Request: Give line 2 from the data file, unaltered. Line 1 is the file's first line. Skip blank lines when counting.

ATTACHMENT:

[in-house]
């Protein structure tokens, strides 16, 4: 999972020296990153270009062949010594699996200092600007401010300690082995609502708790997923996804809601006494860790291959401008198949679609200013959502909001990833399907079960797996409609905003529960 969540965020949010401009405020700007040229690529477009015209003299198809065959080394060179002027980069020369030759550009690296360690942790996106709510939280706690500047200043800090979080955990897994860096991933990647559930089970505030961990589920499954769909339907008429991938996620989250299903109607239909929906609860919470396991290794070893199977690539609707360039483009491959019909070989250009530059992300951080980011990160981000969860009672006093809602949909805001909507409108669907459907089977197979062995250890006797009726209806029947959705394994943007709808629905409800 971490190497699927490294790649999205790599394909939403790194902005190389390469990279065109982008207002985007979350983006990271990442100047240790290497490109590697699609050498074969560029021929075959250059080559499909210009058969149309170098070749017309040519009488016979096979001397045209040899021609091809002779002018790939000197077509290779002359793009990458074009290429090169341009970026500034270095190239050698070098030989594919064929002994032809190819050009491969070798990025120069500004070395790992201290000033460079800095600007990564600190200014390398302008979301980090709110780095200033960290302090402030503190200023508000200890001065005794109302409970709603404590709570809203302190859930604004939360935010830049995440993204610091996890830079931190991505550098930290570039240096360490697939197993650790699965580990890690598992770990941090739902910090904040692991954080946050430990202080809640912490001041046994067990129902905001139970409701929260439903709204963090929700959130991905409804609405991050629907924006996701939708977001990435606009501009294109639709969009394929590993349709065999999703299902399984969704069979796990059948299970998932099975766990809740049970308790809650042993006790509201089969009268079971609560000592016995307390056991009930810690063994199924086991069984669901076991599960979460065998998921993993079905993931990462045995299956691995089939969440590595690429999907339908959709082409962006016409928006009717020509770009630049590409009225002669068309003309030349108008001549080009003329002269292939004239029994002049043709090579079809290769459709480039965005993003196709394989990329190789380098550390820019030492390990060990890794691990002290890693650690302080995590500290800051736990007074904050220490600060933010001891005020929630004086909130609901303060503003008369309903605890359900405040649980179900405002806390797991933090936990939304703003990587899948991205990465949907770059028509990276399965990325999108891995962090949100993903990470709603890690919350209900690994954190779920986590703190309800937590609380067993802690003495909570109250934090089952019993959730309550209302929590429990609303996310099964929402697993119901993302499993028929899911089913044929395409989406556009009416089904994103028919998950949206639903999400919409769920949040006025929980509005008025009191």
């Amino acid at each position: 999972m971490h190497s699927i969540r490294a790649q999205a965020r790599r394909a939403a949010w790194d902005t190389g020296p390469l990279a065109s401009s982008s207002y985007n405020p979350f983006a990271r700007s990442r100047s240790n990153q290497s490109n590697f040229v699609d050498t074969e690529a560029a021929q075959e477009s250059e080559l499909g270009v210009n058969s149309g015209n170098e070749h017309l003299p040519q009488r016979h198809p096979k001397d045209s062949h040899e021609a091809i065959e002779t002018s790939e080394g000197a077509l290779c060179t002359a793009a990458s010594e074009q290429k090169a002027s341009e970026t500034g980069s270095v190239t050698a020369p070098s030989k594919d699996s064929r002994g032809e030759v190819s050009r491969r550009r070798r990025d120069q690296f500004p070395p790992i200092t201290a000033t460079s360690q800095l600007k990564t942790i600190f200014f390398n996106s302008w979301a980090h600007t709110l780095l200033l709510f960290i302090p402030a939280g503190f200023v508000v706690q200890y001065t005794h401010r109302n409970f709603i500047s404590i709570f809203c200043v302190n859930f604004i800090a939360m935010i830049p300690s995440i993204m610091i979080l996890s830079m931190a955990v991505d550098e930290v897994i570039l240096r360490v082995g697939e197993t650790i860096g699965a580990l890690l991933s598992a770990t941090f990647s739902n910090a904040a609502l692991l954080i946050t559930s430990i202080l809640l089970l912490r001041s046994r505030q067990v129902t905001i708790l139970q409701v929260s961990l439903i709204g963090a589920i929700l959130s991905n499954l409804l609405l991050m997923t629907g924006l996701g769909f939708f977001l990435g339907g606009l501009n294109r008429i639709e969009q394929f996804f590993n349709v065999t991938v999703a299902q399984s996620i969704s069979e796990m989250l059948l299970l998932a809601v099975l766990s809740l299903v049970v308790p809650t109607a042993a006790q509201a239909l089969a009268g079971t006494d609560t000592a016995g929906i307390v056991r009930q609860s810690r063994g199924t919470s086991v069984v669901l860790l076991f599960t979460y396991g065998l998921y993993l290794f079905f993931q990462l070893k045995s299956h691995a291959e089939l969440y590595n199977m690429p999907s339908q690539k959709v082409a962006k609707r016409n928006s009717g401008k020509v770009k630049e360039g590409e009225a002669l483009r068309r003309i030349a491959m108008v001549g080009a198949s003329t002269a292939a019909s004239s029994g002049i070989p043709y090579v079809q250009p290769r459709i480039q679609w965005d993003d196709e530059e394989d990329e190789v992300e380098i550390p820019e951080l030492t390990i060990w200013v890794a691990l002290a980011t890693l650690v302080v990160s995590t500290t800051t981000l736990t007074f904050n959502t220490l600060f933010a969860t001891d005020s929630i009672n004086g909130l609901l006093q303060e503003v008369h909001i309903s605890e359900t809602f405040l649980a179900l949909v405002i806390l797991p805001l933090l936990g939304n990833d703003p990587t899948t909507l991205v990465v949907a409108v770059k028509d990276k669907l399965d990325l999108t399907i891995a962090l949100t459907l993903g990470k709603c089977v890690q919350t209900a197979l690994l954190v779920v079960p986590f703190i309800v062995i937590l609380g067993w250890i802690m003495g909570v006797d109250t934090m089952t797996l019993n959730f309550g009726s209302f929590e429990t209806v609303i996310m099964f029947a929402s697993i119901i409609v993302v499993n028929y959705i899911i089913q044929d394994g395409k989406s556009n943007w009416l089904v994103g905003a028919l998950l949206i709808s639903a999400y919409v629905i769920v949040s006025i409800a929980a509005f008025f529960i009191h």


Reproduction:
């Protein structure tokens, strides 16, 4: 999972020296990153270009062949010594699996200092600007401010300690082995609502708790997923996804809601006494860790291959401008198949679609200013959502909001990833399907079960797996409609905003529960 969540965020949010401009405020700007040229690529477009015209003299198809065959080394060179002027980069020369030759550009690296360690942790996106709510939280706690500047200043800090979080955990897994860096991933990647559930089970505030961990589920499954769909339907008429991938996620989250299903109607239909929906609860919470396991290794070893199977690539609707360039483009491959019909070989250009530059992300951080980011990160981000969860009672006093809602949909805001909507409108669907459907089977197979062995250890006797009726209806029947959705394994943007709808629905409800 971490190497699927490294790649999205790599394909939403790194902005190389390469990279065109982008207002985007979350983006990271990442100047240790290497490109590697699609050498074969560029021929075959250059080559499909210009058969149309170098070749017309040519009488016979096979001397045209040899021609091809002779002018790939000197077509290779002359793009990458074009290429090169341009970026500034270095190239050698070098030989594919064929002994032809190819050009491969070798990025120069500004070395790992201290000033460079800095600007990564600190200014390398302008979301980090709110780095200033960290302090402030503190200023508000200890001065005794109302409970709603404590709570809203302190859930604004939360935010830049995440993204610091996890830079931190991505550098930290570039240096360490697939197993650790699965580990890690598992770990941090739902910090904040692991954080946050430990202080809640912490001041046994067990129902905001139970409701929260439903709204963090929700959130991905409804609405991050629907924006996701939708977001990435606009501009294109639709969009394929590993349709065999999703299902399984969704069979796990059948299970998932099975766990809740049970308790809650042993006790509201089969009268079971609560000592016995307390056991009930810690063994199924086991069984669901076991599960979460065998998921993993079905993931990462045995299956691995089939969440590595690429999907339908959709082409962006016409928006009717020509770009630049590409009225002669068309003309030349108008001549080009003329002269292939004239029994002049043709090579079809290769459709480039965005993003196709394989990329190789380098550390820019030492390990060990890794691990002290890693650690302080995590500290800051736990007074904050220490600060933010001891005020929630004086909130609901303060503003008369309903605890359900405040649980179900405002806390797991933090936990939304703003990587899948991205990465949907770059028509990276399965990325999108891995962090949100993903990470709603890690919350209900690994954190779920986590703190309800937590609380067993802690003495909570109250934090089952019993959730309550209302929590429990609303996310099964929402697993119901993302499993028929899911089913044929395409989406556009009416089904994103028919998950949206639903999400919409769920949040006025929980509005008025009191």